I've never really designed anything knitted before. I've never really tweaked a pattern, or made one from scratch. I'm a follower. I like to follow written out directions for almost everything - from knitting to driving to assembling furniture from Ikea. Designing a sock pattern from scratch was never really in my mind, but it ended up creating itself after frustration in not finding exactly what I wanted out there in the knit world. In celebration of Socktoberfest (in lieu of actual sock knitting), I thought I would take you through my (first time) process of how I designed the DNA socks.
For me, putting together this pattern was kind of like working backwards. I knew what I wanted the finished product to look like, I just needed the map on how to get there. Since my DNA socks are my most successful "customized" pattern to date, I'll be using those as an example as to how I went about the process of making custom socks.
The inspiration came from my sister - she was starting a new job in the medical field and has always commented on how neat the she thought clog socks were. Knitted socks with the leg pattern extending down onto the heel flap. Back at the Maryland Sheep & Wool Festival, we both browsed several times through Socks for Sandals and Clogs by Anna Zilboorg - and debated for at least a few hours on whether to buy it or not (looking back - should have got it!). That was back in May. Come September, she announces she has a new job and is moving to Baltimore. I knew she needed a truly great pair of socks to wear at her new job. I knew I wanted to do something with cables. My first attempt at the Aran Sandal Socks from the Socks, Socks, Socks book were a disaster. There were way too many cables in the pattern and it took me over an hour to do one round. Needless to say, that pattern was tossed. I learned by looking at that pattern how I should structure and orient a cable so it runs down the back, so the pattern was not a total loss. The DNA Cable pattern immediately came to mind when I went looking for a simpler more streamlined cable. Being in the medical field, this would be perfect!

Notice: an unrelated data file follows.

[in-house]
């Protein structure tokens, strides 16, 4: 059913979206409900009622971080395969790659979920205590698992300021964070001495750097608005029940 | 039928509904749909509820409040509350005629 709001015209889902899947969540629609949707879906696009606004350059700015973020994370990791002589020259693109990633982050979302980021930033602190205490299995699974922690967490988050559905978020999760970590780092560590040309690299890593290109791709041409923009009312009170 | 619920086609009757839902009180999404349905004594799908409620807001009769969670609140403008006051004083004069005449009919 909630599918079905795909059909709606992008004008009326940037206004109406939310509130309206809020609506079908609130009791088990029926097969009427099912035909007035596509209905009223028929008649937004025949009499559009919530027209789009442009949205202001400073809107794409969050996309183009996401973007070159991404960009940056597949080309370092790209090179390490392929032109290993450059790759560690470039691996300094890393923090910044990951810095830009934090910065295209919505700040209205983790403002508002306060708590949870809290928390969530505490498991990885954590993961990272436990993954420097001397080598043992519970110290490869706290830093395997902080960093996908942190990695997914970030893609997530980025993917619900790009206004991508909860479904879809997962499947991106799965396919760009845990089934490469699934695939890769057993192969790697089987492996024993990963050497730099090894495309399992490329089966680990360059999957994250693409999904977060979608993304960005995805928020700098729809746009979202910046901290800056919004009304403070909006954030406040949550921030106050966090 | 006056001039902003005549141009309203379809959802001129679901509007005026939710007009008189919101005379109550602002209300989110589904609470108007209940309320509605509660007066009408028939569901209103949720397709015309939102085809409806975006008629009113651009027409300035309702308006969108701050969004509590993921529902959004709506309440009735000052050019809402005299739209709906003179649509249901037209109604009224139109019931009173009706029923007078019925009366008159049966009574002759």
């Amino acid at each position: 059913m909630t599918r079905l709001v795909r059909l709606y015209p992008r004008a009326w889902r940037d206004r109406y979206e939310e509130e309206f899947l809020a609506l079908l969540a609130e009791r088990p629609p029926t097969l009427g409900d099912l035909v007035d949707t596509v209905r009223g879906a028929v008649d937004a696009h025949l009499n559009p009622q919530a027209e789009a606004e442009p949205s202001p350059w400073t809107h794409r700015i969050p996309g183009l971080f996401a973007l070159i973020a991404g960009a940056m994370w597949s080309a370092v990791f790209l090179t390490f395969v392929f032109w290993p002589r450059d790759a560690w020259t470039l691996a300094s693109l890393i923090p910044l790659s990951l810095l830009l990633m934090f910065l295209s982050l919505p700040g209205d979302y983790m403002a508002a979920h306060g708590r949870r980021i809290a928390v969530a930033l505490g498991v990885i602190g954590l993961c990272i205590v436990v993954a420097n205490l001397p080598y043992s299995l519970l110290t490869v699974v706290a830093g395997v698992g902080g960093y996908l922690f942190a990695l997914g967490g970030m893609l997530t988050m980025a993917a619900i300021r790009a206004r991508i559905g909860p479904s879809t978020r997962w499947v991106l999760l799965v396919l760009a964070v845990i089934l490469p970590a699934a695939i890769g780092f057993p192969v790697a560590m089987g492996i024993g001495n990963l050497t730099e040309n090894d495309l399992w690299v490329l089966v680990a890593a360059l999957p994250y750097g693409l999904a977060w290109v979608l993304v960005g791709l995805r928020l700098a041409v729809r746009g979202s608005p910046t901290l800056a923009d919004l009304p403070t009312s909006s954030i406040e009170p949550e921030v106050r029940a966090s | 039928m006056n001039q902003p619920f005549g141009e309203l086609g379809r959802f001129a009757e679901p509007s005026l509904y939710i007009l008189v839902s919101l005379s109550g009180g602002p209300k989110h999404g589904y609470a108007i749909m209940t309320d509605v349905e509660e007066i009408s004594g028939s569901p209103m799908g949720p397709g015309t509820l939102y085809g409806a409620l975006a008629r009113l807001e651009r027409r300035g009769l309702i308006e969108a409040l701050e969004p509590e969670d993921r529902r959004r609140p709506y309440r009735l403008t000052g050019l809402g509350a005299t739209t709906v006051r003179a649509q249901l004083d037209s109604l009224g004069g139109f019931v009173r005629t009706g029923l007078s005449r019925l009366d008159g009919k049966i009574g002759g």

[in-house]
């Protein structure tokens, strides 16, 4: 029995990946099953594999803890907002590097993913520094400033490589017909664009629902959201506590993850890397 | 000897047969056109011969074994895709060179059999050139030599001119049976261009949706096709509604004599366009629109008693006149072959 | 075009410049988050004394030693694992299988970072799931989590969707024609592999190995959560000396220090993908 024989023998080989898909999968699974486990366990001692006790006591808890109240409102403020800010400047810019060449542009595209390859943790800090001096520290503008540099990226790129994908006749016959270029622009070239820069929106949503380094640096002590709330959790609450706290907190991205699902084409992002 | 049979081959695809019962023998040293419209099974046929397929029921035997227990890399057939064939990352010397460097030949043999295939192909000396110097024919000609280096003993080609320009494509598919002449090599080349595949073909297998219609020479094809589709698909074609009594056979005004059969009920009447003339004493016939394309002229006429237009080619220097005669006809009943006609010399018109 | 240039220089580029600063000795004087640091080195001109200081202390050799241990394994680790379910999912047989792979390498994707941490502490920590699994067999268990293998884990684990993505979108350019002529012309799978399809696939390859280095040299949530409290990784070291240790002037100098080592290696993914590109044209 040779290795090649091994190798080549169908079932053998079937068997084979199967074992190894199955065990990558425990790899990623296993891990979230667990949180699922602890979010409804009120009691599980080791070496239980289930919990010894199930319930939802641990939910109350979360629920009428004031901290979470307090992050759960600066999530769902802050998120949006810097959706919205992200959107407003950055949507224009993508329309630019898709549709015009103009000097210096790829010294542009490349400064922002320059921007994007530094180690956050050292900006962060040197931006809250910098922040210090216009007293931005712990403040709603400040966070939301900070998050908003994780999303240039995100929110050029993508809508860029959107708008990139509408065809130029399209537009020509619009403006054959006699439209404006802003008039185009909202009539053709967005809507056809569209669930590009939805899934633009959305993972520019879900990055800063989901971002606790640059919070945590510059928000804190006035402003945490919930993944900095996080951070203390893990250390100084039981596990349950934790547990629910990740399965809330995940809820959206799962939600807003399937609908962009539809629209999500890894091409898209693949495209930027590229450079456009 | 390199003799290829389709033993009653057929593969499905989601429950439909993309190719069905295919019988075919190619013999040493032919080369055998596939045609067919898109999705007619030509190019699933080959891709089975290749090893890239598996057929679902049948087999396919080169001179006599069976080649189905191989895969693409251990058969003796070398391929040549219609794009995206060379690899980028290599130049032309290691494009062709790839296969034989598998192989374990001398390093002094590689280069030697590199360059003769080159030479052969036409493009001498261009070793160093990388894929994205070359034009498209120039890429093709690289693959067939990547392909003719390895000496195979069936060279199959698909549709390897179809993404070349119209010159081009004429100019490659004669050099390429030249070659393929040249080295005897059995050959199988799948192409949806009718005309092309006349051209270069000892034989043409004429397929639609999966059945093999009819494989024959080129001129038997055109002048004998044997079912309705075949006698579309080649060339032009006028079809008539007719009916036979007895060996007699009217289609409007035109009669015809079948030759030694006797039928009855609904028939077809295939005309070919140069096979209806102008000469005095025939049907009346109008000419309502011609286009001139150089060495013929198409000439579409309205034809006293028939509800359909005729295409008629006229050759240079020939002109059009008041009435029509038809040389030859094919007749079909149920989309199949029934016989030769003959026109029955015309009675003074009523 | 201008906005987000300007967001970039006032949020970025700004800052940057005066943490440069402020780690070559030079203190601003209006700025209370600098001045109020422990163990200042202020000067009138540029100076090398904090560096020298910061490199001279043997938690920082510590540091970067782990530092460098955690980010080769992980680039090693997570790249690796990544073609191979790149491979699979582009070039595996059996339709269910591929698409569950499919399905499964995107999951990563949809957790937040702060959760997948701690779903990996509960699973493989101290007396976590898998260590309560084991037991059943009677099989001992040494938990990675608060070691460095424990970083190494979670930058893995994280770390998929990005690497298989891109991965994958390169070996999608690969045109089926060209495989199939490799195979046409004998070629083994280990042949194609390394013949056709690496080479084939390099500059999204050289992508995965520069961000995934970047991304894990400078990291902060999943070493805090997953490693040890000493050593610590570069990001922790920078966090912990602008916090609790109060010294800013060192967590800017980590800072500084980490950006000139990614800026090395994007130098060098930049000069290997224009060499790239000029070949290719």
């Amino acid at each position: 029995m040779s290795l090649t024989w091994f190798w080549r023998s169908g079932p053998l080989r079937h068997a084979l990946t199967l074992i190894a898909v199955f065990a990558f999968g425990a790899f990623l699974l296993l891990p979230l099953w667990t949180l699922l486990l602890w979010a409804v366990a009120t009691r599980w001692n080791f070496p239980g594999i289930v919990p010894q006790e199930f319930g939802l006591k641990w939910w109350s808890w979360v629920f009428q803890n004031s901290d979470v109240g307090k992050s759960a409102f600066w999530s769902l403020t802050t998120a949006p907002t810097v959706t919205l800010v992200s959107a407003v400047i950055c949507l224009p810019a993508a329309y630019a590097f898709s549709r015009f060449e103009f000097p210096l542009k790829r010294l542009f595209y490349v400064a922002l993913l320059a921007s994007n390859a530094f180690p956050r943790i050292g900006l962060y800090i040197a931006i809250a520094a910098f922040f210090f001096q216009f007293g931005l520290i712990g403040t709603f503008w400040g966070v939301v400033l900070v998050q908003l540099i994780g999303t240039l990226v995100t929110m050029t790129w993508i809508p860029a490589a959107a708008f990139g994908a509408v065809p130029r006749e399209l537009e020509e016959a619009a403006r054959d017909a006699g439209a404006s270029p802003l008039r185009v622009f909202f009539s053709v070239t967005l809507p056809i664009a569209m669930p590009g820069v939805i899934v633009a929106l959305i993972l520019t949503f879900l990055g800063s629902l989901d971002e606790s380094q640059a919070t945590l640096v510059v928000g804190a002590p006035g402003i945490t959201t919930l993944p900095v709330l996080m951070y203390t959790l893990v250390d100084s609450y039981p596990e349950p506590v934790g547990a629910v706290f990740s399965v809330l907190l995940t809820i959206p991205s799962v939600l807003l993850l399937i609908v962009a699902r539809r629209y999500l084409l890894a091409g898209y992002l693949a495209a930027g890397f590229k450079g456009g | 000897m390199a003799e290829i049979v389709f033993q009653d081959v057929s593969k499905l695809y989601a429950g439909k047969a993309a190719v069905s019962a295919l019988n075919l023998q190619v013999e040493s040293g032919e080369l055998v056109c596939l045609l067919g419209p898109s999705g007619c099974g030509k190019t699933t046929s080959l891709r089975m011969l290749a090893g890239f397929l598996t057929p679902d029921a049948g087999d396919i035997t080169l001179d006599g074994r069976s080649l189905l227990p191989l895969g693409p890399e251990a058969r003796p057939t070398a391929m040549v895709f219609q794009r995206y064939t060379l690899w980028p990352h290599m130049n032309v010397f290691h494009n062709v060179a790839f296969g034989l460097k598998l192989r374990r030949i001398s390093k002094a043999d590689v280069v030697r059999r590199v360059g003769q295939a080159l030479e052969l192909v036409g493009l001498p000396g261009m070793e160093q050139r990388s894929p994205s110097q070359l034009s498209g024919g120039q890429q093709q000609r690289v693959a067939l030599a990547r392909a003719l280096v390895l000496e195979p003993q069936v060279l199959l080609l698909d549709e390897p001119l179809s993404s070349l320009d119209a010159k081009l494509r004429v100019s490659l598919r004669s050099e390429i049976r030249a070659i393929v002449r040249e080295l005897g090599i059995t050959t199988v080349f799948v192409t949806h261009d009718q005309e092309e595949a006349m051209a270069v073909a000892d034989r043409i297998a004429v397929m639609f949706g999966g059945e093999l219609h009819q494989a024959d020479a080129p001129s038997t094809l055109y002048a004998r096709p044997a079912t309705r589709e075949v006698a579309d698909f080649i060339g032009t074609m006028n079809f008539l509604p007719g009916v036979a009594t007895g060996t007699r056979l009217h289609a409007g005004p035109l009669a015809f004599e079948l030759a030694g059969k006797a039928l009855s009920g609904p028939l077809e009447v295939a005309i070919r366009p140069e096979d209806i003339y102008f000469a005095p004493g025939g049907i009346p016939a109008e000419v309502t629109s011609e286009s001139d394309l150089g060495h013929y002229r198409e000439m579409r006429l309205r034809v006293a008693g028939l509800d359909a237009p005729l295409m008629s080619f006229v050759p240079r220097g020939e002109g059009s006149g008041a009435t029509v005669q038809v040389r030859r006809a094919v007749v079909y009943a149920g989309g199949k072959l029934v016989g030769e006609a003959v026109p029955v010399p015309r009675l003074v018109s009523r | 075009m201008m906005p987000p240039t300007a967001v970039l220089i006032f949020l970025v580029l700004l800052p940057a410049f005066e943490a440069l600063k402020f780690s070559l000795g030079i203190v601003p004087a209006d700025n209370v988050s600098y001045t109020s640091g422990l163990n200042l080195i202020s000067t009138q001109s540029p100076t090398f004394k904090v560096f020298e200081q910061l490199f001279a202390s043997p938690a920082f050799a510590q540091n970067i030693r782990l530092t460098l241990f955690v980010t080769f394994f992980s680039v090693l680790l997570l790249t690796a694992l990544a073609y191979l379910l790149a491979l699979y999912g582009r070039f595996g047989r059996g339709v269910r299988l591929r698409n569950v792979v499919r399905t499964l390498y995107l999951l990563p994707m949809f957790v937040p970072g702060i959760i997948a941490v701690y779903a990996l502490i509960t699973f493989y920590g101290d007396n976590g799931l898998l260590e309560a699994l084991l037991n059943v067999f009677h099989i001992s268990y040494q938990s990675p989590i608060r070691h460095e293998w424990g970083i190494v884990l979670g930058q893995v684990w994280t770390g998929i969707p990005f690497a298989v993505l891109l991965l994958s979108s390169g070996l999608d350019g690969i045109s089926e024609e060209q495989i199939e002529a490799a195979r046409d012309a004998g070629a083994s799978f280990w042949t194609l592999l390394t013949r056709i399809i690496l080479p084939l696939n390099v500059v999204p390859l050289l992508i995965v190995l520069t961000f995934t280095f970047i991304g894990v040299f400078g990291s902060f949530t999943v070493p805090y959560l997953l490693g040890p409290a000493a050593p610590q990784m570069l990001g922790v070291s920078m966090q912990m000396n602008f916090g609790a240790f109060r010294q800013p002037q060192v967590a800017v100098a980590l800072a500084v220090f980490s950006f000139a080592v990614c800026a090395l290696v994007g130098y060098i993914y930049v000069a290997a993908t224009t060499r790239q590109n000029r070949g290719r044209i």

20 sts for front cable + 20 sts for back cable = 40 sts
64 total sts in sock - 40 pattern sts = 24 remaining sts
I knew from this I had plenty of room to add baby cables. At 2 sts each, they added another 8 sts (one on each side of both cables), so I now had 24 sts - 8 baby cable sts = 16 remaining sts. You can plug in any pattern you want to use - if it is only a small repeat, say 8 sts, then you can fit in many repeats of the pattern, or just a couple - you can decide! That is the best part of this process. The socks are totally customized to what you want!
Back to the socks. I wanted some stockinette in the socks, so 16 sts was fine with me to have "left over" but, if I wanted to go totally cable crazy, I could have easily put in some 4 sts cables (4 of them) or even two huge 8 sts cables on opposite sides (or next to each other - again - totally your choice!) or some seed stitch, or something else - all you are doing is working with the number of stitches and plugging in patterns until you are as "full" as you want. Think of it this way, I had 64 slots to fill. I filled 40 with the DNA cables, and another 8 with baby cables. The remaining 16 stitches, I filled with stockinette.